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Solar Loses To China Importers. And Now, Forced Labor.

October 26, 2020

By Kenneth Rapoza, CPA Industry Analyst

A court puts a stop to tariffs on double-side solar panels. And a WSJ article singles out solar as an industry supposedly being hurt by the trade war. Our domestic manufacturers are fighting an uphill battle against China. Now add forced labor to the list of handicaps.

After moving one step forward, US solar moved one step back this weekend. Court of International Trade (CIT) judge Gary Katzmann issued a temporary restraining order on Saturday that puts a hold on the Trump administration’s latest bid to end a loophole it had granted on two-sided solar panels in a trade dispute US manufacturers won against China. The move keeps two-sided solar panels exempt from the 2018 anti-dumping and countervailing duties imposed on China made solar cells and solar modules.

Those duties have enabled the US to go from virtually zero solar module production to about 5 gigawatts a year, around a third of the market. But the solar power industry is a global battleground. This weekend's case is just one recent highlight.

Solar, like rare earth metals used to power long-life batteries, is set to be the oil of the future. China runs the business on them both. It’s going to be a fight to avoid dependence on their supply chain.

On October 25, Wall Street Journal ran a feature highlighting how tariffs didn’t boost US manufacturing and cited solar in a dig against that trade war policy. They were practically gloating.

A solar industry executive was cited as an example. Ironically, he stands less as a testament of how tariffs “didn’t work” and more of a testament to what American manufacturing is up against.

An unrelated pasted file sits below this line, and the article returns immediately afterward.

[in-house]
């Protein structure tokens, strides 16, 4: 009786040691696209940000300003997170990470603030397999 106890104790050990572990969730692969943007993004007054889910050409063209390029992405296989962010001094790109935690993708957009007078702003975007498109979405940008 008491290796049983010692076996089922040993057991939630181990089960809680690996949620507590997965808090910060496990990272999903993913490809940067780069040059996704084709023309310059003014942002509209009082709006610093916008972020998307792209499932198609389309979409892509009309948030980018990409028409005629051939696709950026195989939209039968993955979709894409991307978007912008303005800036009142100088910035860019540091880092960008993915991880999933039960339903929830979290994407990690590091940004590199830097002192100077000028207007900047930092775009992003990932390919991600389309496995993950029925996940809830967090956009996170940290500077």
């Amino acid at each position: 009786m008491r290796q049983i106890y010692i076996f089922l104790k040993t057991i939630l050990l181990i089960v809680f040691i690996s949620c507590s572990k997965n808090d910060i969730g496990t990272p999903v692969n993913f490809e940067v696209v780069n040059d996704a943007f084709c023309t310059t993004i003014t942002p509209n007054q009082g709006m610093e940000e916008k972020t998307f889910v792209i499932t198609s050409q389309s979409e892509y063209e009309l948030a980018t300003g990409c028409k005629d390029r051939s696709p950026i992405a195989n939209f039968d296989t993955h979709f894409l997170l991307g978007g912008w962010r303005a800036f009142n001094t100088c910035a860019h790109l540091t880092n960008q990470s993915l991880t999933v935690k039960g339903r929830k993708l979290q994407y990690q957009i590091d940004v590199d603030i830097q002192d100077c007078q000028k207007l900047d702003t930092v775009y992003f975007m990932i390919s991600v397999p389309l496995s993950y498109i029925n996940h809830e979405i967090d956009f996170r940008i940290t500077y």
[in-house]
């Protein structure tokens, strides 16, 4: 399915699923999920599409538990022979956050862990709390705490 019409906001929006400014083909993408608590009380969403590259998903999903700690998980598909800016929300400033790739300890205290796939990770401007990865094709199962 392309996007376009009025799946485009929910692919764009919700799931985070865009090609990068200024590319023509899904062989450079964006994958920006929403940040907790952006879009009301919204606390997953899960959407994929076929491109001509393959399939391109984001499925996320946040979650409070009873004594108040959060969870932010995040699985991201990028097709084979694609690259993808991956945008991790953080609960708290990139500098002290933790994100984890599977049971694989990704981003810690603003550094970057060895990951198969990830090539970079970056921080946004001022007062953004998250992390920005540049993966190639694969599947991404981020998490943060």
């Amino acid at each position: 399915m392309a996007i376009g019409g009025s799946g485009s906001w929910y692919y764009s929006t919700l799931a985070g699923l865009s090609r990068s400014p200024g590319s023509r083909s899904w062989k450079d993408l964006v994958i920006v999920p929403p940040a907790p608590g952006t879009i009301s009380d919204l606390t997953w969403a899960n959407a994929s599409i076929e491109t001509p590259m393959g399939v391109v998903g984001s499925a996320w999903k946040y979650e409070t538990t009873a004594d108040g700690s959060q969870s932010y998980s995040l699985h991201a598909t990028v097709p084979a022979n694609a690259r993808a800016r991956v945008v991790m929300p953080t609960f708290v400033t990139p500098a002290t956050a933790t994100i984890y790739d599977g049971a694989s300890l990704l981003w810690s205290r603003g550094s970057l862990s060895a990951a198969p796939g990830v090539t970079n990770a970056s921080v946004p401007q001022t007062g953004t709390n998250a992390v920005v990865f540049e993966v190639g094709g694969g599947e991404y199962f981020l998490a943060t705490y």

Hemlock Semiconductor CEO Mark Bassett said he supported President Trump’s efforts to help solar companies with tariffs at first, but now thinks other changes are needed.

He says China’s retaliatory tariffs made Hemlock’s products more expensive for mainland importers. The phase one trade deal signed in January specified that China would buy more US solar-grade polysilicon, Hemlock’s main product. But China never lifted its tariffs on polysilicon and so Hemlock lost a market. US trade negotiators recognized that many US companies, like Hemlock, were dependent on Chinese supply chains, and sought to get China to agree to pare back its industrial subsidies. But the phase one US-China trade deal failed to achieve that goal because Beijing has no interest in rolling back that model. 

“We’ve reached out to Chinese companies, ‘Are you interested in buying polysilicon?’” said Phil Dembowski, Hemlock’s chief commercial officer in the WSJ article. “But they all tell us the same thing—no mechanism to import it without paying duties. They’d like to, but they can’t afford that tariff.”

Interesting.

We believe it is more likely that the Chinese company is being told not to import from the US because it is part of an industrial strategy to dominate the entirety of the solar supply chain.

And then there's this...

Xinjiang At It Again